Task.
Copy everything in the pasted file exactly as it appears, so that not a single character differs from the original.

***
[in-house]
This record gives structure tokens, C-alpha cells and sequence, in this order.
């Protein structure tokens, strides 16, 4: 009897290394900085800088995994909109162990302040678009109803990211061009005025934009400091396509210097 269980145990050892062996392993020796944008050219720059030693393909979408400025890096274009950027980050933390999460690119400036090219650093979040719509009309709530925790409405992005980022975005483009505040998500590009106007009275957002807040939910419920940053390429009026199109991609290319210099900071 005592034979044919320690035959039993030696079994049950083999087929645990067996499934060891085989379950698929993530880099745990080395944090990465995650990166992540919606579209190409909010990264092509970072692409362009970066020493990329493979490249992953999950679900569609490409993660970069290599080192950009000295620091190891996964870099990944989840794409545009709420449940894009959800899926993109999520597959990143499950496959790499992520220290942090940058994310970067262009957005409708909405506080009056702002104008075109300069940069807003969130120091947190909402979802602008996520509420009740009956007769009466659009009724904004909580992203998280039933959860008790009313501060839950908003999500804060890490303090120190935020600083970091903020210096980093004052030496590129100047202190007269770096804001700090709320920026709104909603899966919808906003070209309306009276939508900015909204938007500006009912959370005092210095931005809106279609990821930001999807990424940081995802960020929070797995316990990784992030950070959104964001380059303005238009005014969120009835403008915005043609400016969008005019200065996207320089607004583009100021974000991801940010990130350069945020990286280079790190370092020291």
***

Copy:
[in-house]
This record gives structure tokens, C-alpha cells and sequence, in this order.
């Protein structure tokens, strides 16, 4: 009897290394900085800088995994909109162990302040678009109803990211061009005025934009400091396509210097 269980145990050892062996392993020796944008050219720059030693393909979408400025890096274009950027980050933390999460690119400036090219650093979040719509009309709530925790409405992005980022975005483009505040998500590009106007009275957002807040939910419920940053390429009026199109991609290319210099900071 005592034979044919320690035959039993030696079994049950083999087929645990067996499934060891085989379950698929993530880099745990080395944090990465995650990166992540919606579209190409909010990264092509970072692409362009970066020493990329493979490249992953999950679900569609490409993660970069290599080192950009000295620091190891996964870099990944989840794409545009709420449940894009959800899926993109999520597959990143499950496959790499992520220290942090940058994310970067262009957005409708909405506080009056702002104008075109300069940069807003969130120091947190909402979802602008996520509420009740009956007769009466659009009724904004909580992203998280039933959860008790009313501060839950908003999500804060890490303090120190935020600083970091903020210096980093004052030496590129100047202190007269770096804001700090709320920026709104909603899966919808906003070209309306009276939508900015909204938007500006009912959370005092210095931005809106279609990821930001999807990424940081995802960020929070797995316990990784992030950070959104964001380059303005238009005014969120009835403008915005043609400016969008005019200065996207320089607004583009100021974000991801940010990130350069945020990286280079790190370092020291």